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Consumers Demand Ethical Practices from Fashion Companies

Customers’ demands for better ethical practices in the UK fashion trade are growing and becoming more influential, reports a wide-ranging survey by a large opinion poll company. 

         Ipsos MORI has found that three-quarters of the British public believe brands should be responsible for supply chain activities and should ensure that manufacturing methods are environmentally acceptable. 

         However, only 11 per cent feel they are kept informed about the impact of clothes manufacturing on people and the environment. 

         The rising call for sustainability and transparency in the sector, which contributes £28bn ($36bn, €31bn) annually to the UK’s gross domestic product, is confirmed by the British Fashion Council, a non-profit body that supports the industry’s interests. 

         Other significant Ipsos MORI findings among purchasers were that 79 per cent thought producers should publish their environmental commitments, 55 per cent would shun retailers causing pollution, and 79 per cent expect brands to show whether supply chain employees receive a living wage. More than half avoided buying clothes if brands failed to give assurances on supply chain pay. 

         Buying power was highly rated by customers. Consumer pressure was considered by 62 per cent as the most effective weapon to bring about ethical responsibility, while 52 per cent recommended government regulation. 

         Only 23 per cent favoured industry self-regulation and, significantly, only 18 per cent said they would trust the brands’ own sustainability information. 

         Supply chain employee pay was a prominent issue. About seven purchasers in ten believed garment industry wages were low but found information difficult to obtain. Of the purchasers interviewed 60 per cent said they would pay between two and five per cent more to ensure that employees received reasonable wages. 

         Viscose in textiles was another big concern. Two-thirds of UK consumers said brands should give information about their suppliers of viscose, the increasingly preferred plant fibre alternative to cotton. There were serious concerns about the harm done to the environment and health by toxic chemicals used in viscose production. 

         Large retailers, including Asos, H&M, Marks & Spencer and Zara, have now committed themselves to responsible viscose manufacturing, and the budget group Primark is among brands being urged to follow suit. Only six per cent of UK shoppers are confident that Primark has a generally sustainable supply chain.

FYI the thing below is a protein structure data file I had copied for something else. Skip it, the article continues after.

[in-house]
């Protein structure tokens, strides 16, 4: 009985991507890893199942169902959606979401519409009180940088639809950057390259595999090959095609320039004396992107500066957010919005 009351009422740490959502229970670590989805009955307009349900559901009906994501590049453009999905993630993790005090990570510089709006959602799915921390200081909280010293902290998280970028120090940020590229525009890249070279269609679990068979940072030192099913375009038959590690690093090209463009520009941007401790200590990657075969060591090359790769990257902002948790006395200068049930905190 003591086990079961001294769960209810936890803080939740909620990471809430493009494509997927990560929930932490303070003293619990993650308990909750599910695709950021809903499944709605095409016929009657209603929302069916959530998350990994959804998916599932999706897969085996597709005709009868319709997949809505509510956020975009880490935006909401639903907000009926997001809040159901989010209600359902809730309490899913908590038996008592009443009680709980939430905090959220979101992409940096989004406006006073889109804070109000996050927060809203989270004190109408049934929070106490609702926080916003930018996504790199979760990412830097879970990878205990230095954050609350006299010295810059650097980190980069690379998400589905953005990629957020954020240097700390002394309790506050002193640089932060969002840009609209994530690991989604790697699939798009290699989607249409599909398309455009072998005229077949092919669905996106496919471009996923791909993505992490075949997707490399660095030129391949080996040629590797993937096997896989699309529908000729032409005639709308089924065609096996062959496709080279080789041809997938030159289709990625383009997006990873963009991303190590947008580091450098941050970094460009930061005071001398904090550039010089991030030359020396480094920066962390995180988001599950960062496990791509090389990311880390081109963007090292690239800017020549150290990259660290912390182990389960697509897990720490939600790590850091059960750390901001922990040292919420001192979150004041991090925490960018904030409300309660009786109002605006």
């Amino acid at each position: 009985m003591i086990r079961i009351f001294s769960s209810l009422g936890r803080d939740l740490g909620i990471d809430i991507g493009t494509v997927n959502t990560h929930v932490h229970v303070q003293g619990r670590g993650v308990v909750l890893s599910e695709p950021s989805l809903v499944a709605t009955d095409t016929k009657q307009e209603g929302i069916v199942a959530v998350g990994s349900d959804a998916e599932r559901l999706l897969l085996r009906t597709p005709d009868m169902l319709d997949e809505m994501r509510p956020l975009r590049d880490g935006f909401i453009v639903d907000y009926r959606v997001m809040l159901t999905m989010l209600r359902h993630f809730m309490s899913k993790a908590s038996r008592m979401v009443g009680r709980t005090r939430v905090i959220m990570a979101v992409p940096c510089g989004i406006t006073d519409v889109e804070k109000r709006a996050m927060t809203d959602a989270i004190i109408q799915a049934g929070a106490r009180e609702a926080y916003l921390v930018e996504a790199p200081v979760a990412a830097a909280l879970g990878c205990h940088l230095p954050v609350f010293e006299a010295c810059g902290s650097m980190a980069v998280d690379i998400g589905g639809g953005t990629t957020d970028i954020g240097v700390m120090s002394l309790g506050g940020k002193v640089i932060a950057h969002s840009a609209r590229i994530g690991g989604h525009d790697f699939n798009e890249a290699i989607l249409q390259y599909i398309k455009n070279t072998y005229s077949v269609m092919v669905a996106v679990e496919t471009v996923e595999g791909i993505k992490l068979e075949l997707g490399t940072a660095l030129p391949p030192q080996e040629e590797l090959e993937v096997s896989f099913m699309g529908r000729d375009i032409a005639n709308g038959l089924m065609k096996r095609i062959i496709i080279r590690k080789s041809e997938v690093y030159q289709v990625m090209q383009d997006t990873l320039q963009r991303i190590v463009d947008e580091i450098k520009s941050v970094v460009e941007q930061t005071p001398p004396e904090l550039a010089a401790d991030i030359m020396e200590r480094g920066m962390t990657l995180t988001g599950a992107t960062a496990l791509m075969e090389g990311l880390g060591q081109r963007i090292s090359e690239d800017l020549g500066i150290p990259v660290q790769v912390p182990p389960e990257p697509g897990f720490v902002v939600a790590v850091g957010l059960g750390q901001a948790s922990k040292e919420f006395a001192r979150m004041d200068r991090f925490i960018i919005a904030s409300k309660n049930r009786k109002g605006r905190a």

Reports in 2017 and 2018 by the Changing Markets Foundation, the Netherlands-based alliance of fashion industry stakeholders that encourages sustainability changes through market pressure, highlighted water and air pollution, marine life and agricultural damage, severe health problems and fatalities attributable to chemicals in viscose production, particularly in India, China and Indonesia. 

         Changing Markets wants huge change, particularly because viscose use will grow globally from $13.45bn in 2016 to $16.78bn by 2021 (£10.5bn, €11.7bn, to £13bn, €14.6bn), and clothing production will jump by 60 per cent within eleven years.     

         Dirty Fashion, a Changing Markets campaign, emphasises that, as only ten companies control 70 per cent of viscose production, large fashion brands can use their buying power to change irresponsible manufacturers’ processes, but many lack viscose-specific policies and transparency.  

         Ipsos MORI conducted its survey in seven countries for Changing Markets and the Clean Clothes Campaign, the Amsterdam-based international coalition pressing for good working conditions in garment manufacturing.

         UrškaTrunk, Changing Markets’ campaign adviser, said of the research: “This is the most comprehensive consumer survey to date looking at perceptions of environmental and social standards in the clothing industry. 

         “It shows that people expect brands to take responsibility for what happens in their supply chains, both in terms of their workers and the environment. 

         “All the indications are consumer mindsets are changing. They want more accountability and more information, and they are increasingly putting their money where their mouth is.” 

         Virginia Lopez Calvo, the senior campaigner in Spain for WeMove.EU, a citizens’ group promoting a more just and ethical Europe, had sharp words for the UK’s popular budget clothing retailer: “It’s high time for companies like Primark to clean up their act and become more environmentally responsible. 

         “Thousands of Europeans and Primark customers are calling on the company to make a new year’s resolution to clean up its viscose supply chain. 

         “Solutions exist and many other companies have already committed, so there should be no more excuses.”   

         Dominique Muller, policy director of Labour Behind the Label, a UK part of the Clean Clothes Campaign, wanted legislation: “It’s time for the government to act if the industry is not going to.” 

         Welcome news, nevertheless, emerged from 2018. A report by the magazine Ethical Consumer, shows 20 per cent more purchasers chose ethically produced clothing last year, and 22.5 per cent more bought second hand garments, indicating greater environmental awareness.